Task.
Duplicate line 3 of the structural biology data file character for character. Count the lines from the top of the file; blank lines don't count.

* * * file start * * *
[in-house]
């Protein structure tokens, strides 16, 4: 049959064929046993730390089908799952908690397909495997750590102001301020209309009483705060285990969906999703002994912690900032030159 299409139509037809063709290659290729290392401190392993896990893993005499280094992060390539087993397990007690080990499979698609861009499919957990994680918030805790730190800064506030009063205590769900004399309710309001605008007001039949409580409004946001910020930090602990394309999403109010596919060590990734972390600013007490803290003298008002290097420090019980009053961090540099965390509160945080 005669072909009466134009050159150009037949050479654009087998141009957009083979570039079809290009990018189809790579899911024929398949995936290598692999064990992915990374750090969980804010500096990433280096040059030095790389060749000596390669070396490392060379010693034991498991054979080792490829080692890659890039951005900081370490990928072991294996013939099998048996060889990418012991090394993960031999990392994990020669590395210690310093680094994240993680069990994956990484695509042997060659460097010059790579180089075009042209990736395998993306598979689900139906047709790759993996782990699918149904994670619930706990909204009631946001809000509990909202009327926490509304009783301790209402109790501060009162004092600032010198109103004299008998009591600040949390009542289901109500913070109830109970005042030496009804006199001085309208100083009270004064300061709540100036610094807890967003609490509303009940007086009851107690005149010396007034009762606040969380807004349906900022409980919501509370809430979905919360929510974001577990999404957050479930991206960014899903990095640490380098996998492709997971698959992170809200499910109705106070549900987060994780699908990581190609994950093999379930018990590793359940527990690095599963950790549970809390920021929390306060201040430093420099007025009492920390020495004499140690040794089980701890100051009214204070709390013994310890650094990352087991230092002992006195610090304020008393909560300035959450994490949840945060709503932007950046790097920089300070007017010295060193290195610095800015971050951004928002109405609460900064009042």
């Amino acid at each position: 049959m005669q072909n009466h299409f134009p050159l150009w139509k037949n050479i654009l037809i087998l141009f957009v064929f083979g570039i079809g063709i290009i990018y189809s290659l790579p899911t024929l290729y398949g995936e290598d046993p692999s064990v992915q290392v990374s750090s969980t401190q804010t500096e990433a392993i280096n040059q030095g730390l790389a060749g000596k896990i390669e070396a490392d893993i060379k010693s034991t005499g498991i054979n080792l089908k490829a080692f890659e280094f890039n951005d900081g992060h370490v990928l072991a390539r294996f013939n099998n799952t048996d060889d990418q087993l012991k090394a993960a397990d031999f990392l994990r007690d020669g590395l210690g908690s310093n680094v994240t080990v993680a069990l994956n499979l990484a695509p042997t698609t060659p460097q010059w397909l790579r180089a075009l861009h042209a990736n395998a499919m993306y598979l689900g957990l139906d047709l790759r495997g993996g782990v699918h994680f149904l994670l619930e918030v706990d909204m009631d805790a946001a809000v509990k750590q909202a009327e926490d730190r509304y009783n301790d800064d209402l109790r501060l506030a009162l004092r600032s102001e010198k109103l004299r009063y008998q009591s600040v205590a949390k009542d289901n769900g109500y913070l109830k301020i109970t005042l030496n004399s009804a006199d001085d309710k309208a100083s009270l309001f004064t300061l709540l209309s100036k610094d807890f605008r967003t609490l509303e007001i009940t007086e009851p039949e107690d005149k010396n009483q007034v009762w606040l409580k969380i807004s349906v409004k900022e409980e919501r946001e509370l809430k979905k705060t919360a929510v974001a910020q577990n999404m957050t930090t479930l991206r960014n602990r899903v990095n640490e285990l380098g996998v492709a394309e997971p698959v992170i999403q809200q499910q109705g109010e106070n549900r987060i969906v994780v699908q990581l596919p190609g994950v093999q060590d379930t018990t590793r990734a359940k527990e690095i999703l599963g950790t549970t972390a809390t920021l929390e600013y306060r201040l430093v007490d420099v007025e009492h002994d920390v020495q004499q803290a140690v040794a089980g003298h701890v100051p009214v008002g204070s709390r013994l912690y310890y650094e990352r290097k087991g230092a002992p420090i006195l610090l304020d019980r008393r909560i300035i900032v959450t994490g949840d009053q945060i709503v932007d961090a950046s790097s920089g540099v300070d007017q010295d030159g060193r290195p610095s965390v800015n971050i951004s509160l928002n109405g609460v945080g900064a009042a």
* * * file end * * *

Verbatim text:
């Amino acid at each position: 049959m005669q072909n009466h299409f134009p050159l150009w139509k037949n050479i654009l037809i087998l141009f957009v064929f083979g570039i079809g063709i290009i990018y189809s290659l790579p899911t024929l290729y398949g995936e290598d046993p692999s064990v992915q290392v990374s750090s969980t401190q804010t500096e990433a392993i280096n040059q030095g730390l790389a060749g000596k896990i390669e070396a490392d893993i060379k010693s034991t005499g498991i054979n080792l089908k490829a080692f890659e280094f890039n951005d900081g992060h370490v990928l072991a390539r294996f013939n099998n799952t048996d060889d990418q087993l012991k090394a993960a397990d031999f990392l994990r007690d020669g590395l210690g908690s310093n680094v994240t080990v993680a069990l994956n499979l990484a695509p042997t698609t060659p460097q010059w397909l790579r180089a075009l861009h042209a990736n395998a499919m993306y598979l689900g957990l139906d047709l790759r495997g993996g782990v699918h994680f149904l994670l619930e918030v706990d909204m009631d805790a946001a809000v509990k750590q909202a009327e926490d730190r509304y009783n301790d800064d209402l109790r501060l506030a009162l004092r600032s102001e010198k109103l004299r009063y008998q009591s600040v205590a949390k009542d289901n769900g109500y913070l109830k301020i109970t005042l030496n004399s009804a006199d001085d309710k309208a100083s009270l309001f004064t300061l709540l209309s100036k610094d807890f605008r967003t609490l509303e007001i009940t007086e009851p039949e107690d005149k010396n009483q007034v009762w606040l409580k969380i807004s349906v409004k900022e409980e919501r946001e509370l809430k979905k705060t919360a929510v974001a910020q577990n999404m957050t930090t479930l991206r960014n602990r899903v990095n640490e285990l380098g996998v492709a394309e997971p698959v992170i999403q809200q499910q109705g109010e106070n549900r987060i969906v994780v699908q990581l596919p190609g994950v093999q060590d379930t018990t590793r990734a359940k527990e690095i999703l599963g950790t549970t972390a809390t920021l929390e600013y306060r201040l430093v007490d420099v007025e009492h002994d920390v020495q004499q803290a140690v040794a089980g003298h701890v100051p009214v008002g204070s709390r013994l912690y310890y650094e990352r290097k087991g230092a002992p420090i006195l610090l304020d019980r008393r909560i300035i900032v959450t994490g949840d009053q945060i709503v932007d961090a950046s790097s920089g540099v300070d007017q010295d030159g060193r290195p610095s965390v800015n971050i951004s509160l928002n109405g609460v945080g900064a009042a």